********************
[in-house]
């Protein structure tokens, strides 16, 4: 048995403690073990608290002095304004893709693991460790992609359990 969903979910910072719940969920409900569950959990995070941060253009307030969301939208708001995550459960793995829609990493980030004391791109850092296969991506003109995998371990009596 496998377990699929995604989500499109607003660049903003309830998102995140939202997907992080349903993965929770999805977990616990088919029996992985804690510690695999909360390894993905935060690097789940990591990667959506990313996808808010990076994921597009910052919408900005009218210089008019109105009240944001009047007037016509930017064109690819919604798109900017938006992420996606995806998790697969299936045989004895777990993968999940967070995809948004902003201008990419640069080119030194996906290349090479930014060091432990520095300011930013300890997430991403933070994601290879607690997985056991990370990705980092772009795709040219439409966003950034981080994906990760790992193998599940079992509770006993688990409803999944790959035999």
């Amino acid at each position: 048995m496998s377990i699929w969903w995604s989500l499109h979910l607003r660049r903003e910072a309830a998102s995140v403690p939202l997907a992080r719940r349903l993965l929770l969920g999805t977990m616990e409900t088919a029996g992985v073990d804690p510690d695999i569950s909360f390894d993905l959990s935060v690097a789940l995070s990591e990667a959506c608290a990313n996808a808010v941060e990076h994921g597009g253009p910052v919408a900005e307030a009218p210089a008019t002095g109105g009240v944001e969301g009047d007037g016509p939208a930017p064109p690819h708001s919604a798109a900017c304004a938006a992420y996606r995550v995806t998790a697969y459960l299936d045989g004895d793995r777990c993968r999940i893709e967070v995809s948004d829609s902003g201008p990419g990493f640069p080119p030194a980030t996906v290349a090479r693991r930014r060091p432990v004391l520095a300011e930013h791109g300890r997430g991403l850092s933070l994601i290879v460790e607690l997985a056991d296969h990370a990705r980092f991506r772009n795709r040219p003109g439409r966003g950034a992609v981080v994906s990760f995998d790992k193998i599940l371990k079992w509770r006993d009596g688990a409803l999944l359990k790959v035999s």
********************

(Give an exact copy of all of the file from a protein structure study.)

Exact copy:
[in-house]
């Protein structure tokens, strides 16, 4: 048995403690073990608290002095304004893709693991460790992609359990 969903979910910072719940969920409900569950959990995070941060253009307030969301939208708001995550459960793995829609990493980030004391791109850092296969991506003109995998371990009596 496998377990699929995604989500499109607003660049903003309830998102995140939202997907992080349903993965929770999805977990616990088919029996992985804690510690695999909360390894993905935060690097789940990591990667959506990313996808808010990076994921597009910052919408900005009218210089008019109105009240944001009047007037016509930017064109690819919604798109900017938006992420996606995806998790697969299936045989004895777990993968999940967070995809948004902003201008990419640069080119030194996906290349090479930014060091432990520095300011930013300890997430991403933070994601290879607690997985056991990370990705980092772009795709040219439409966003950034981080994906990760790992193998599940079992509770006993688990409803999944790959035999």
């Amino acid at each position: 048995m496998s377990i699929w969903w995604s989500l499109h979910l607003r660049r903003e910072a309830a998102s995140v403690p939202l997907a992080r719940r349903l993965l929770l969920g999805t977990m616990e409900t088919a029996g992985v073990d804690p510690d695999i569950s909360f390894d993905l959990s935060v690097a789940l995070s990591e990667a959506c608290a990313n996808a808010v941060e990076h994921g597009g253009p910052v919408a900005e307030a009218p210089a008019t002095g109105g009240v944001e969301g009047d007037g016509p939208a930017p064109p690819h708001s919604a798109a900017c304004a938006a992420y996606r995550v995806t998790a697969y459960l299936d045989g004895d793995r777990c993968r999940i893709e967070v995809s948004d829609s902003g201008p990419g990493f640069p080119p030194a980030t996906v290349a090479r693991r930014r060091p432990v004391l520095a300011e930013h791109g300890r997430g991403l850092s933070l994601i290879v460790e607690l997985a056991d296969h990370a990705r980092f991506r772009n795709r040219p003109g439409r966003g950034a992609v981080v994906s990760f995998d790992k193998i599940l371990k079992w509770r006993d009596g688990a409803l999944l359990k790959v035999s």